Political affiliations are irrelevant to what I am about to share. The impact of what happened last night at the Democratic National Convention goes far beyond politics. Please read on…

When Alicia Keys’ performance closed out the Democratic Convention in Philadelphia Tuesday night, her final song led into a live video feed. My 7-year old granddaughter was sitting on my lap. Together we watched my computer screen. The faces of the previous Presidents of the United States were shown one by one all the way through Barack Obama. Then the sounds and visuals of glass shattering gave way to Hillary Clinton.

“Whoa,” my granddaughter said. “That’s cool!”

“Yes it is, sweetheart. Keep watching.”


And,” says Clinton toward the end, “if there are any little girls out there who stayed up late to watch, let me just say. I may become the first woman president, but one of you is next.”

“Papa! That’s me! I’m a little girl!”

I swear she spoke those words and sat taller in my lap as she did so. Tears welled up in my eyes. The video concluded a few seconds later as the camera zoomed out to show a little girl standing next to Hillary.

“Do you know what a glass ceiling is?” I asked. She held her hands over her head and pretended to smack up against a ceiling. “We’ve never had a woman president before.”


“Nope. Only men. A glass ceiling is something you can’t really see but it keeps people from climbing as high as they can. Glass ceilings hurt people.”

“Like smoking cigarettes?”

“No. What I mean is you know how men are in charge of most things?”


“And men make more money than women do. Boys and men get to do more stuff than girls and women do. When there are barriers or blocks that make things unfair against girls, they call that a glass ceiling.  The same thing happens when white people have more advantages than people of color. Remember when we talked about that?”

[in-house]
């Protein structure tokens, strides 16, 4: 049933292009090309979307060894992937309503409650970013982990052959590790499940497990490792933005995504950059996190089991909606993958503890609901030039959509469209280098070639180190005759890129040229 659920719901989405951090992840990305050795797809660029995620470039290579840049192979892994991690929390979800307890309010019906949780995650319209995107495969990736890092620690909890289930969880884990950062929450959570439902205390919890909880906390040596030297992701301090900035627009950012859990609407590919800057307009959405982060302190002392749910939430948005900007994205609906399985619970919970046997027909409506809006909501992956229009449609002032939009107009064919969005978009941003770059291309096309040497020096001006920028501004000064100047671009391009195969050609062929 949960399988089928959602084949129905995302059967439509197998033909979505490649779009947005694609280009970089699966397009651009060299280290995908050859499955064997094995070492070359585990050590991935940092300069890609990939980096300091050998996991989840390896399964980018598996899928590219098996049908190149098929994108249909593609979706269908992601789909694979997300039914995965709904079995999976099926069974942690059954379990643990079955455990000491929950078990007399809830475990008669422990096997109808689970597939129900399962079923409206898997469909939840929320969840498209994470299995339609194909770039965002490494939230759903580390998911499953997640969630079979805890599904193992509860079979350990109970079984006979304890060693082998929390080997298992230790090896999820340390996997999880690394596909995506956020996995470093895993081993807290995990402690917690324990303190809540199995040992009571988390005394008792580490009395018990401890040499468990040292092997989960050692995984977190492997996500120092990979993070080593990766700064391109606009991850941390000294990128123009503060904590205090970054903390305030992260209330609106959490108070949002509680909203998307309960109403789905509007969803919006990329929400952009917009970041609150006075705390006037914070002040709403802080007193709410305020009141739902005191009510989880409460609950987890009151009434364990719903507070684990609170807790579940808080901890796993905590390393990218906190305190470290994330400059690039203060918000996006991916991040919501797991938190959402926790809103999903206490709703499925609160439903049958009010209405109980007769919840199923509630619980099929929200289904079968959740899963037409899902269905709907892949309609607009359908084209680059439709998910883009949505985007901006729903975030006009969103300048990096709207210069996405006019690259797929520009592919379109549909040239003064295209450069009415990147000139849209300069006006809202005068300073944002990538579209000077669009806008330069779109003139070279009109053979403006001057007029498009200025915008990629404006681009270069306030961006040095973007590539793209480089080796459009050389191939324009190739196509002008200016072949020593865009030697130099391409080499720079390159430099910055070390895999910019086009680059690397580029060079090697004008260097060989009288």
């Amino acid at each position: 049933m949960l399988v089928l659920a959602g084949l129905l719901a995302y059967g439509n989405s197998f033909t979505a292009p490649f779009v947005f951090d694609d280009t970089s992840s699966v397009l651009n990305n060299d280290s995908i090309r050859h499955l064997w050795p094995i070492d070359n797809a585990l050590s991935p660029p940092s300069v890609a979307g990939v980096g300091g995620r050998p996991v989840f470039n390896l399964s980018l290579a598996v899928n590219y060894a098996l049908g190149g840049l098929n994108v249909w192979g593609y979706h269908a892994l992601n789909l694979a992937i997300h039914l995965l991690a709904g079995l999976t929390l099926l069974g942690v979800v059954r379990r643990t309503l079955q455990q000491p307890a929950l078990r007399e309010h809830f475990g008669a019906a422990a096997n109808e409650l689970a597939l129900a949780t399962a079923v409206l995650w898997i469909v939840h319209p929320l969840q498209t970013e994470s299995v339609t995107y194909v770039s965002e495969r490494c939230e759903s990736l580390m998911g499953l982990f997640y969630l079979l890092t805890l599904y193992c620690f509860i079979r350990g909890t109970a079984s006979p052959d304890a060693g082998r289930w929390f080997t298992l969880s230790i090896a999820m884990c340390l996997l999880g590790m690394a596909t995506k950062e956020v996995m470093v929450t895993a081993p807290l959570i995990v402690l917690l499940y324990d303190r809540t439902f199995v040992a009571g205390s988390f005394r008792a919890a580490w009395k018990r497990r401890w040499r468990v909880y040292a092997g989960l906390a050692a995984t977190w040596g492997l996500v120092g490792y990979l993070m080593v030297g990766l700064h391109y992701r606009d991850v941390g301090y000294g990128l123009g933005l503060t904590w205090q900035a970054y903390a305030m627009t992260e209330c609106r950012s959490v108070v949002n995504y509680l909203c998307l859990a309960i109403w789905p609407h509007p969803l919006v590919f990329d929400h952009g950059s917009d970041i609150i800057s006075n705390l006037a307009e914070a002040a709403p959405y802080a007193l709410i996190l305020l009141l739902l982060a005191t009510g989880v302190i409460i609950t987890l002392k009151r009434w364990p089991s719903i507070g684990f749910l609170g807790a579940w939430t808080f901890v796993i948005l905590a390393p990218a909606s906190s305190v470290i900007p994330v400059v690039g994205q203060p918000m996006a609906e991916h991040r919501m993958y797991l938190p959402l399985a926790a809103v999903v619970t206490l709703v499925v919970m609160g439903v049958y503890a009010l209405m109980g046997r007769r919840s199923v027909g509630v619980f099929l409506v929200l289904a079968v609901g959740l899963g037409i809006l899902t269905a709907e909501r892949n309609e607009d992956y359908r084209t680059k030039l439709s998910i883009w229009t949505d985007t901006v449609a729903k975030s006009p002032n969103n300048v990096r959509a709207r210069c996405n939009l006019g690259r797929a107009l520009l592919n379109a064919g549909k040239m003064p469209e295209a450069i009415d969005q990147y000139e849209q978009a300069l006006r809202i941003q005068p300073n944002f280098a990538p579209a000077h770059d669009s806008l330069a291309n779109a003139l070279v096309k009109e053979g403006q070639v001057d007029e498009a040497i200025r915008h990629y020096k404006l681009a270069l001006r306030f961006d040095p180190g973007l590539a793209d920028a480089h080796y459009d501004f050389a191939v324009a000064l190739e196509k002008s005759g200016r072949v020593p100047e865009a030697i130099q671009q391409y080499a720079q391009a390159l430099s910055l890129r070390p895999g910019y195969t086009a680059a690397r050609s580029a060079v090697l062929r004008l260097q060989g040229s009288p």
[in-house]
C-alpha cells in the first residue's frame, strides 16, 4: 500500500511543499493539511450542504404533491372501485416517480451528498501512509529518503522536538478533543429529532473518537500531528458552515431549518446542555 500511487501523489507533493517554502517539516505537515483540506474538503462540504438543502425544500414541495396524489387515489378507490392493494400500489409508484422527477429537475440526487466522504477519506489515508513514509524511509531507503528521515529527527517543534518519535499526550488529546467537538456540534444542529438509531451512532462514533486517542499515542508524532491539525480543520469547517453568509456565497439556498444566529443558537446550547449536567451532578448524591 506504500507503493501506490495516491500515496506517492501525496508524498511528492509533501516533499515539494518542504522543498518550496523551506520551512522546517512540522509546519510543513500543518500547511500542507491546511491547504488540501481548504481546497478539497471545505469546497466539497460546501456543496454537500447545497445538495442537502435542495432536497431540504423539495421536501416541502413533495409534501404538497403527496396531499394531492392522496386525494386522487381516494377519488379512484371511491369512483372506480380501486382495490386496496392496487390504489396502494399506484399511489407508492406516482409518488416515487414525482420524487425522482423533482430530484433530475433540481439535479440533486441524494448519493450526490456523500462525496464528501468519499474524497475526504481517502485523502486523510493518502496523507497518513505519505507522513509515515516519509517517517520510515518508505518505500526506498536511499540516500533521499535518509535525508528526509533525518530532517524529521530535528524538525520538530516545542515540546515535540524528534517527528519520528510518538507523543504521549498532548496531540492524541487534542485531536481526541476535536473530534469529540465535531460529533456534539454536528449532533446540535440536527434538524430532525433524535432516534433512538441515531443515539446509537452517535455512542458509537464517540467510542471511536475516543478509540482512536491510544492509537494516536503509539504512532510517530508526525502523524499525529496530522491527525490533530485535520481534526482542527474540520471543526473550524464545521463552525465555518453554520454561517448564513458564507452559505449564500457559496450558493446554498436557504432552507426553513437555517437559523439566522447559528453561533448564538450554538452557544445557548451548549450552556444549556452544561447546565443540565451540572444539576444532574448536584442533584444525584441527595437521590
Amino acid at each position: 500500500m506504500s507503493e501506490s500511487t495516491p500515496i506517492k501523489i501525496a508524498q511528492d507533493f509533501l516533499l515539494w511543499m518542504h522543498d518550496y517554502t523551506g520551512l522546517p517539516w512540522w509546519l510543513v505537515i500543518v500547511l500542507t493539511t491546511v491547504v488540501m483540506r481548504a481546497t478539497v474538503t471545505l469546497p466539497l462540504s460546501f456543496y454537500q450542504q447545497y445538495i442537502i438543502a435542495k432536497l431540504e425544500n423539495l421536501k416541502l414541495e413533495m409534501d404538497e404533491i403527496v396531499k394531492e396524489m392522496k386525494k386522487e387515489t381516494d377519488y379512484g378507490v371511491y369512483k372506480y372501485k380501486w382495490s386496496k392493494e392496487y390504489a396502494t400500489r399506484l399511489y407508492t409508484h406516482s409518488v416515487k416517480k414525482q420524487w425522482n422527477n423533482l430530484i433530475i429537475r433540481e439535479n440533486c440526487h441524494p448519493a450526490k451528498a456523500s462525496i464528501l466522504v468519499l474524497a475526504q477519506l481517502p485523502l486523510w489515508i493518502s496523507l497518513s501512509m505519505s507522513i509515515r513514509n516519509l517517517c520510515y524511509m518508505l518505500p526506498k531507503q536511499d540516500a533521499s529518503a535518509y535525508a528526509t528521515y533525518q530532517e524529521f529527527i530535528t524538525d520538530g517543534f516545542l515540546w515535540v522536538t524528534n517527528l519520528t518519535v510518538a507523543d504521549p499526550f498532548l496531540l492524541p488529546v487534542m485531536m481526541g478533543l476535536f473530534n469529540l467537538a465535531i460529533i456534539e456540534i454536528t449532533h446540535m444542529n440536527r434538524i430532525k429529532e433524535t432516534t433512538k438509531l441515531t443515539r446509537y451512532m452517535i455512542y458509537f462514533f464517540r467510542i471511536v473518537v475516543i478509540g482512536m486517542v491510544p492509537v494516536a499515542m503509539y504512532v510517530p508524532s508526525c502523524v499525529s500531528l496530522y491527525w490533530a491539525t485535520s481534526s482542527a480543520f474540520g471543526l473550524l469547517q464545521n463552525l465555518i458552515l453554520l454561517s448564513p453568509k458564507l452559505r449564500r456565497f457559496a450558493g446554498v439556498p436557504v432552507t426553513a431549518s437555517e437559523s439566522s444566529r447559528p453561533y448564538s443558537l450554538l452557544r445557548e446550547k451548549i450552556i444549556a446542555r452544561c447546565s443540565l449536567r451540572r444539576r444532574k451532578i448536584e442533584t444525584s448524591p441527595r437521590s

“Yes. That’s not fair.”

“No. And now Hillary Clinton is the first woman ever to be nominated for President. That’s called breaking the glass ceiling because this barrier that keeps women unequal to men is being shattered. And if she wins the election in November she’ll be the first woman to be president. ”

“In the whole world?”

“No, just in this country. Other countries have had women presidents; just not here. So you can be president if you want to.”

“I don’t want to be president.”

“Good, because I don’t really want you to be either.” I tickled her and we laughed.

“I want to be a puppy walker so I can walk puppies and train them.”

“You’ll be the best puppy walker and trainer ever.”

I’m not sure she understands the whole “glass ceiling” concept; not sure I explained it very well. I remember when I was her age and my dad asked me what I wanted to be when I grew up. One of my choices was to become President. He told me if I worked hard enough Obama's Hairtoward my dreams I could be anything I wanted to be. I believed him. What I didn’t understand at the time was that little black boys didn’t have the same dream as little white boys. All the presidents had been white men. They looked like me.

A few years ago this amazing, iconic photo was snapped. A little black boy wanted to know if the president’s hair felt like his. President Obama invited him to touch his hair. For the first time in American history, little black boys would more easily have the opportunity to share the dream of becoming president if they wanted to. Because now there had been a president who looked like them.

That symbolism, regardless of one’s political beliefs, is enormous and empowering. Electing Barack Obama president eight years ago shattered a glass ceiling. Hillary Clinton’s nomination last night shattered another.

Vote for whoever you want. What happened last night is more important than politics. It takes us another giant leap toward realizing the ideals set out in our nation’s founding; ideals we’ve never lived up to and have struggled mightily to achieve.

I witnessed the beginning of that impact on a 7-year old girl last night; a girl whose whole life’s journey lies before her. A journey that may lead her to walk and train puppies, or to smash through and climb beyond any glass ceiling remaining to be shattered. She’ll know it’s possible because she watched it happen. And so will lots and lots of little girls all across our great nation.